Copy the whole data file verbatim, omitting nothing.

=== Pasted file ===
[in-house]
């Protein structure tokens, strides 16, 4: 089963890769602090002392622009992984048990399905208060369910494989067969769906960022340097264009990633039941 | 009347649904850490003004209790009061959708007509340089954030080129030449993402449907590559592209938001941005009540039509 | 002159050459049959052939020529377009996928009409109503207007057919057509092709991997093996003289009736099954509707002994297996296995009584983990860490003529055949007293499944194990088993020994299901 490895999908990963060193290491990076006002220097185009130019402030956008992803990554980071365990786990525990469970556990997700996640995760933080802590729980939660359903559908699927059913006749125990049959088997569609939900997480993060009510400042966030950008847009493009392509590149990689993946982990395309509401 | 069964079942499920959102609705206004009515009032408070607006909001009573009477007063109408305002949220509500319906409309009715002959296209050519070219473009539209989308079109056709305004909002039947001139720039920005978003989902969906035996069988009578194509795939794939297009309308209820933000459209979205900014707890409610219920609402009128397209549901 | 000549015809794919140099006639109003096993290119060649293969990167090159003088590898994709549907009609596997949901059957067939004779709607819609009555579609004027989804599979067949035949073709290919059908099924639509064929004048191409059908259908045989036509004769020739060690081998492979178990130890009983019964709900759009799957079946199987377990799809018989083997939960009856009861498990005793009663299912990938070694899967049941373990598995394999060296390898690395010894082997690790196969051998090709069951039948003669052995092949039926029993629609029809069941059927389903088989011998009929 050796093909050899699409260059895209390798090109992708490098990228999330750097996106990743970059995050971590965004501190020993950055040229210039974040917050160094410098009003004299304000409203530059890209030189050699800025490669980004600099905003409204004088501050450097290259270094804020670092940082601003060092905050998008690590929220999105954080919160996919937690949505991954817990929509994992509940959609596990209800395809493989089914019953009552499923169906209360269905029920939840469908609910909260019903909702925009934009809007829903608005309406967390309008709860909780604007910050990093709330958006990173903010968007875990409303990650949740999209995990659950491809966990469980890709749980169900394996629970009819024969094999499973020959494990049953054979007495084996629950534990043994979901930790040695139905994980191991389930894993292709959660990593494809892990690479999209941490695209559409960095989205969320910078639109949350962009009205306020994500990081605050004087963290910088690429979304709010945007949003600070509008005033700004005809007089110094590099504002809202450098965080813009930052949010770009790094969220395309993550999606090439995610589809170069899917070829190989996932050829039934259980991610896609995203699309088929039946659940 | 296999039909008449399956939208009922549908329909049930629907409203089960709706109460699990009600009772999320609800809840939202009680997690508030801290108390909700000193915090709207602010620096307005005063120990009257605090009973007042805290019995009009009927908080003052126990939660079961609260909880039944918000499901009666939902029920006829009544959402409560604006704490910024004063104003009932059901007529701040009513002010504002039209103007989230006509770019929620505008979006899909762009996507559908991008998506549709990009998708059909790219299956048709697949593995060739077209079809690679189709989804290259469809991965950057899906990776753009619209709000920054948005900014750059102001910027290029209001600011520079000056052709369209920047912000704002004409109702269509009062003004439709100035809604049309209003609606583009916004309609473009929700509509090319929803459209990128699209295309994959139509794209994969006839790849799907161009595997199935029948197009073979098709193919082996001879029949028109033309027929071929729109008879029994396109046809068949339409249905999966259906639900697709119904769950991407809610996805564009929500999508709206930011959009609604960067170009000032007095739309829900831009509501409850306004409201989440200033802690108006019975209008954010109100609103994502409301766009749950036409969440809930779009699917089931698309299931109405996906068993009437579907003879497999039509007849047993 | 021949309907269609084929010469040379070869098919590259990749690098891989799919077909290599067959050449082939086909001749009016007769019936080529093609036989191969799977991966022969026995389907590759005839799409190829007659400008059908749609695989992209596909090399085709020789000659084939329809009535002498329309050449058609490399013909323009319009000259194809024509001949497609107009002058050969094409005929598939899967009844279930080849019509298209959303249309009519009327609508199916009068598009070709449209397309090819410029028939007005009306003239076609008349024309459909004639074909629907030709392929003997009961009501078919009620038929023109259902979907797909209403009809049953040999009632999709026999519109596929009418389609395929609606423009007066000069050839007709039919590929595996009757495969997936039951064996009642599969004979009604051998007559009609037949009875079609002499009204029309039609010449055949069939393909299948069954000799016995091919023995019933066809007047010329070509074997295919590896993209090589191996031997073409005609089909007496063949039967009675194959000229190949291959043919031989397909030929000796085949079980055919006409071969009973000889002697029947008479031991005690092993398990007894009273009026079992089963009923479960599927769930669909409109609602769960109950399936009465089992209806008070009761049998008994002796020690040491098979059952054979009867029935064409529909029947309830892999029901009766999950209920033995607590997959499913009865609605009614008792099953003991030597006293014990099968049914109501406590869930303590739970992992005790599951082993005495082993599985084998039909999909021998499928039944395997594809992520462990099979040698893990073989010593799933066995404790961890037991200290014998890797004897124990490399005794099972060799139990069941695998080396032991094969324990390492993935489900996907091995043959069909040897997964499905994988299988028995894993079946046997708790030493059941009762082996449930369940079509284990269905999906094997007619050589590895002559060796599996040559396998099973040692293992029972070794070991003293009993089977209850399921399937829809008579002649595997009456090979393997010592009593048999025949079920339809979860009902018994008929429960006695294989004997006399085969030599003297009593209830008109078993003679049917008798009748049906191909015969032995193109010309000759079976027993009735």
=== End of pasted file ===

[in-house]
């Protein structure tokens, strides 16, 4: 089963890769602090002392622009992984048990399905208060369910494989067969769906960022340097264009990633039941 | 009347649904850490003004209790009061959708007509340089954030080129030449993402449907590559592209938001941005009540039509 | 002159050459049959052939020529377009996928009409109503207007057919057509092709991997093996003289009736099954509707002994297996296995009584983990860490003529055949007293499944194990088993020994299901 490895999908990963060193290491990076006002220097185009130019402030956008992803990554980071365990786990525990469970556990997700996640995760933080802590729980939660359903559908699927059913006749125990049959088997569609939900997480993060009510400042966030950008847009493009392509590149990689993946982990395309509401 | 069964079942499920959102609705206004009515009032408070607006909001009573009477007063109408305002949220509500319906409309009715002959296209050519070219473009539209989308079109056709305004909002039947001139720039920005978003989902969906035996069988009578194509795939794939297009309308209820933000459209979205900014707890409610219920609402009128397209549901 | 000549015809794919140099006639109003096993290119060649293969990167090159003088590898994709549907009609596997949901059957067939004779709607819609009555579609004027989804599979067949035949073709290919059908099924639509064929004048191409059908259908045989036509004769020739060690081998492979178990130890009983019964709900759009799957079946199987377990799809018989083997939960009856009861498990005793009663299912990938070694899967049941373990598995394999060296390898690395010894082997690790196969051998090709069951039948003669052995092949039926029993629609029809069941059927389903088989011998009929 050796093909050899699409260059895209390798090109992708490098990228999330750097996106990743970059995050971590965004501190020993950055040229210039974040917050160094410098009003004299304000409203530059890209030189050699800025490669980004600099905003409204004088501050450097290259270094804020670092940082601003060092905050998008690590929220999105954080919160996919937690949505991954817990929509994992509940959609596990209800395809493989089914019953009552499923169906209360269905029920939840469908609910909260019903909702925009934009809007829903608005309406967390309008709860909780604007910050990093709330958006990173903010968007875990409303990650949740999209995990659950491809966990469980890709749980169900394996629970009819024969094999499973020959494990049953054979007495084996629950534990043994979901930790040695139905994980191991389930894993292709959660990593494809892990690479999209941490695209559409960095989205969320910078639109949350962009009205306020994500990081605050004087963290910088690429979304709010945007949003600070509008005033700004005809007089110094590099504002809202450098965080813009930052949010770009790094969220395309993550999606090439995610589809170069899917070829190989996932050829039934259980991610896609995203699309088929039946659940 | 296999039909008449399956939208009922549908329909049930629907409203089960709706109460699990009600009772999320609800809840939202009680997690508030801290108390909700000193915090709207602010620096307005005063120990009257605090009973007042805290019995009009009927908080003052126990939660079961609260909880039944918000499901009666939902029920006829009544959402409560604006704490910024004063104003009932059901007529701040009513002010504002039209103007989230006509770019929620505008979006899909762009996507559908991008998506549709990009998708059909790219299956048709697949593995060739077209079809690679189709989804290259469809991965950057899906990776753009619209709000920054948005900014750059102001910027290029209001600011520079000056052709369209920047912000704002004409109702269509009062003004439709100035809604049309209003609606583009916004309609473009929700509509090319929803459209990128699209295309994959139509794209994969006839790849799907161009595997199935029948197009073979098709193919082996001879029949028109033309027929071929729109008879029994396109046809068949339409249905999966259906639900697709119904769950991407809610996805564009929500999508709206930011959009609604960067170009000032007095739309829900831009509501409850306004409201989440200033802690108006019975209008954010109100609103994502409301766009749950036409969440809930779009699917089931698309299931109405996906068993009437579907003879497999039509007849047993 | 021949309907269609084929010469040379070869098919590259990749690098891989799919077909290599067959050449082939086909001749009016007769019936080529093609036989191969799977991966022969026995389907590759005839799409190829007659400008059908749609695989992209596909090399085709020789000659084939329809009535002498329309050449058609490399013909323009319009000259194809024509001949497609107009002058050969094409005929598939899967009844279930080849019509298209959303249309009519009327609508199916009068598009070709449209397309090819410029028939007005009306003239076609008349024309459909004639074909629907030709392929003997009961009501078919009620038929023109259902979907797909209403009809049953040999009632999709026999519109596929009418389609395929609606423009007066000069050839007709039919590929595996009757495969997936039951064996009642599969004979009604051998007559009609037949009875079609002499009204029309039609010449055949069939393909299948069954000799016995091919023995019933066809007047010329070509074997295919590896993209090589191996031997073409005609089909007496063949039967009675194959000229190949291959043919031989397909030929000796085949079980055919006409071969009973000889002697029947008479031991005690092993398990007894009273009026079992089963009923479960599927769930669909409109609602769960109950399936009465089992209806008070009761049998008994002796020690040491098979059952054979009867029935064409529909029947309830892999029901009766999950209920033995607590997959499913009865609605009614008792099953003991030597006293014990099968049914109501406590869930303590739970992992005790599951082993005495082993599985084998039909999909021998499928039944395997594809992520462990099979040698893990073989010593799933066995404790961890037991200290014998890797004897124990490399005794099972060799139990069941695998080396032991094969324990390492993935489900996907091995043959069909040897997964499905994988299988028995894993079946046997708790030493059941009762082996449930369940079509284990269905999906094997007619050589590895002559060796599996040559396998099973040692293992029972070794070991003293009993089977209850399921399937829809008579002649595997009456090979393997010592009593048999025949079920339809979860009902018994008929429960006695294989004997006399085969030599003297009593209830008109078993003679049917008798009748049906191909015969032995193109010309000759079976027993009735």